SARASOTA, Fla. -- As part of MLBPipeline.com's visit to all 30 Spring Training facilities this month, we will be sitting down with prospects and getting to know them a little better. At Phillies camp, it was No. 3 prospect Nick Williams. A second-round Draft pick of the Rangers in 2012,
SARASOTA, Fla. -- As part of MLBPipeline.com's visit to all 30 Spring Training facilities this month, we will be sitting down with prospects and getting to know them a little better. At Phillies camp, it was No. 3 prospect Nick Williams.
A second-round Draft pick of the Rangers in 2012, Williams has put up impressive offensive numbers at every Minor League stop throughout his young career, amassing a .296/.346/.489 batting line in 374 games. He took a major step forward in 2015 and was having a tremendous season at Double-A Frisco when he was sent to the Phillies as part of the Cole Hamels blockbuster. The 22-year-old outfielder capped his season with a strong showing at Double-A Reading and has continued to impress this spring in his first camp with the Phils.
MLBPipeline.com: Where were you and what were you doing when you learned that you had been traded last summer?
Williams: I was playing for Double-A Frisco, and we were going into either the seventh or eighth inning when I was pulled from the game. I didn't know that those other guys had been traded too until I got into the clubhouse. While waiting for the trade to become final, I went home for about a week and went to the beach and hung out with some friends. I was getting in the car with my girlfriend to go pack up my stuff at Frisco when I learned the trade went through, so we drove 22 hours to Reading to meet up with the team.
MLBPipeline.com: Upon joining Reading, you collected two hits in your first game and then went 4-for-4 with two home runs the next day. Was the transition from the Rangers to the Phillies as easy as you made it seem?
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Williams: It was extremely easy. Jake [Thomson] told me that it would be tough, but it really wasn't. After that 22-hour drive, we spent another five hours on the bus going to Trenton because we got stuck behind a dump truck that was on fire, so I basically went a full week without hitting before that first game with Reading.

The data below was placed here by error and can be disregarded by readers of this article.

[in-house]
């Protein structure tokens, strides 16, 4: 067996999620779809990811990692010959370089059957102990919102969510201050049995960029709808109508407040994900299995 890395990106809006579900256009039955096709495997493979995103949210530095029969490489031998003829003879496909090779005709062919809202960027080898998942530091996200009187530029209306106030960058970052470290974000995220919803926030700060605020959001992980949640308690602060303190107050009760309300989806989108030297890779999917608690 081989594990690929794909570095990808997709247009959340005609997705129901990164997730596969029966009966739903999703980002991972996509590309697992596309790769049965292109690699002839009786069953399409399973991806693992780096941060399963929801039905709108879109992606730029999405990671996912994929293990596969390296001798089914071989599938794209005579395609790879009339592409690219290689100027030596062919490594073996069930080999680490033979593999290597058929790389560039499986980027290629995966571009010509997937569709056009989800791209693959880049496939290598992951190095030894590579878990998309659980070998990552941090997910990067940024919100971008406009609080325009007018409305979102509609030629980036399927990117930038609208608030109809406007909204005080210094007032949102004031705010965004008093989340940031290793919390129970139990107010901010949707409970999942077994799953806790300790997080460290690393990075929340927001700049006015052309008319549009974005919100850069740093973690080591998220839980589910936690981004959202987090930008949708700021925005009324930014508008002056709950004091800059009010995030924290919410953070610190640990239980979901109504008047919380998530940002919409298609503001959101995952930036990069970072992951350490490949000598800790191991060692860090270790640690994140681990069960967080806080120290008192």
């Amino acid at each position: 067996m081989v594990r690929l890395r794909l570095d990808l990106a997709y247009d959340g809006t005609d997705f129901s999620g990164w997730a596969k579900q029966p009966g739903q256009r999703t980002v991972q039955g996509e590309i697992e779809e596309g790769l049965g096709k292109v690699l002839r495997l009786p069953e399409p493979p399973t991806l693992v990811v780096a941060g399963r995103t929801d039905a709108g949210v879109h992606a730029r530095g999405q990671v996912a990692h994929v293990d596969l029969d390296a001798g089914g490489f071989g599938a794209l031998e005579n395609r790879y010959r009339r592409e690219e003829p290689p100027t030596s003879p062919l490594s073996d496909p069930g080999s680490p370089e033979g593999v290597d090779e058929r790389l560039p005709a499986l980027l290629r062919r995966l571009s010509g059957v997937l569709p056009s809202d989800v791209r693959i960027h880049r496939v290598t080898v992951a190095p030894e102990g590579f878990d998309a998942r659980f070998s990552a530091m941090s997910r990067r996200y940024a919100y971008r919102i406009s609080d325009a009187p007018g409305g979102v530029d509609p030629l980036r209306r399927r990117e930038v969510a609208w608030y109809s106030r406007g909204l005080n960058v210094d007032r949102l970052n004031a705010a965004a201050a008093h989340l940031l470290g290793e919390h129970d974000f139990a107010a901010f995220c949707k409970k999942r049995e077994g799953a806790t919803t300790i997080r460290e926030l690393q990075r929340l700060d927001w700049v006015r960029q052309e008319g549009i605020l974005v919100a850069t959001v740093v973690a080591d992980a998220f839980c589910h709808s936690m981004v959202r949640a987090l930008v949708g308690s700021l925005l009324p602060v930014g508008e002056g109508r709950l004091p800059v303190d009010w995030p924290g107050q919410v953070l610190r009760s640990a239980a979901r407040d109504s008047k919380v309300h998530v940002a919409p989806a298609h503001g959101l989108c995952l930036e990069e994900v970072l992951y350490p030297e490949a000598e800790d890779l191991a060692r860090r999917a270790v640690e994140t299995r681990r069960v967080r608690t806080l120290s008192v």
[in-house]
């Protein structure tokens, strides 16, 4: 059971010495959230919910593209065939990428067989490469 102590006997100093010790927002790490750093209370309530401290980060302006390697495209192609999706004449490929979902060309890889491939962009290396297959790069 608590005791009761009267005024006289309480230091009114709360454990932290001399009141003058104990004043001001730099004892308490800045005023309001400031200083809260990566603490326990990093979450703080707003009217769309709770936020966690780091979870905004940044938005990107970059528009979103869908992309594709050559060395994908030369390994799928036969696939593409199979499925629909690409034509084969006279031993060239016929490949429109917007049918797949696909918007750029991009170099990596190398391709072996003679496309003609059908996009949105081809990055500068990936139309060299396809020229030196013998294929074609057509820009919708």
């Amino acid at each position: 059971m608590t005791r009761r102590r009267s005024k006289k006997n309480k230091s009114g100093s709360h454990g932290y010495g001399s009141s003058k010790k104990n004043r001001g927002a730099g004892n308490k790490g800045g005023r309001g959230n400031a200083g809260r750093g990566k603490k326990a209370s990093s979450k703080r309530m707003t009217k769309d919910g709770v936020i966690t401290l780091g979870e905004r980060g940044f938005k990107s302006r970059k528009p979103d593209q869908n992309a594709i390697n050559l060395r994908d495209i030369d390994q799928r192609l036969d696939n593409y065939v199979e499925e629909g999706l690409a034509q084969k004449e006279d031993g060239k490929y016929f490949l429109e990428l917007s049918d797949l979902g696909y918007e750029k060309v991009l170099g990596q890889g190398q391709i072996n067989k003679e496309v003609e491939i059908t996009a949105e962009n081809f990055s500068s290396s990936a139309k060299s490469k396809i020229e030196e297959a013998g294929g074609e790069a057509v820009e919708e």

MLBPipeline.com: You and a lot of the Phillies' other acquisitions were in big league camp together this spring. What was that experience like -- to play together with all of the other big-name prospects who, like yourself, are viewed as the future of the franchise?
Williams: It was great not just being the one guy who goes in there and feels out of place. The younger guys were asking me questions and the veterans were all very welcoming -- it was just great energy overall. You can tell the team chemistry is going to be really, really good, because everyone is clicking already.
MLBPipeline.com: You've always had an impressive knack for hitting, but last season you seemed to make big strides with your approach and plate discipline. To what do you attribute that improvement?
Williams: They put me at leadoff last year at Frisco, and it allowed me to see a lot of pitches and also made me realize just how overaggressive I can be at the plate. Really focusing on the pitchers and the counts, I started to learn how to put all the pieces together and be a more complete hitter.
MLBPipeline.com: Video question: You hit this impressive home run with Reading on August 24. First of all, how did you manage to keep this ball fair? Secondly, how on earth did you hit it out of the park?
Williams: I can't explain it, really. I get asked those types of questions a lot, and I really can't explain how I hit like that. I just see the pitch and my hands want to attack it, so I let 'em go.
Mike Rosenbaum is a reporter for MLB.com. Follow him on Twitter at @GoldenSombrero.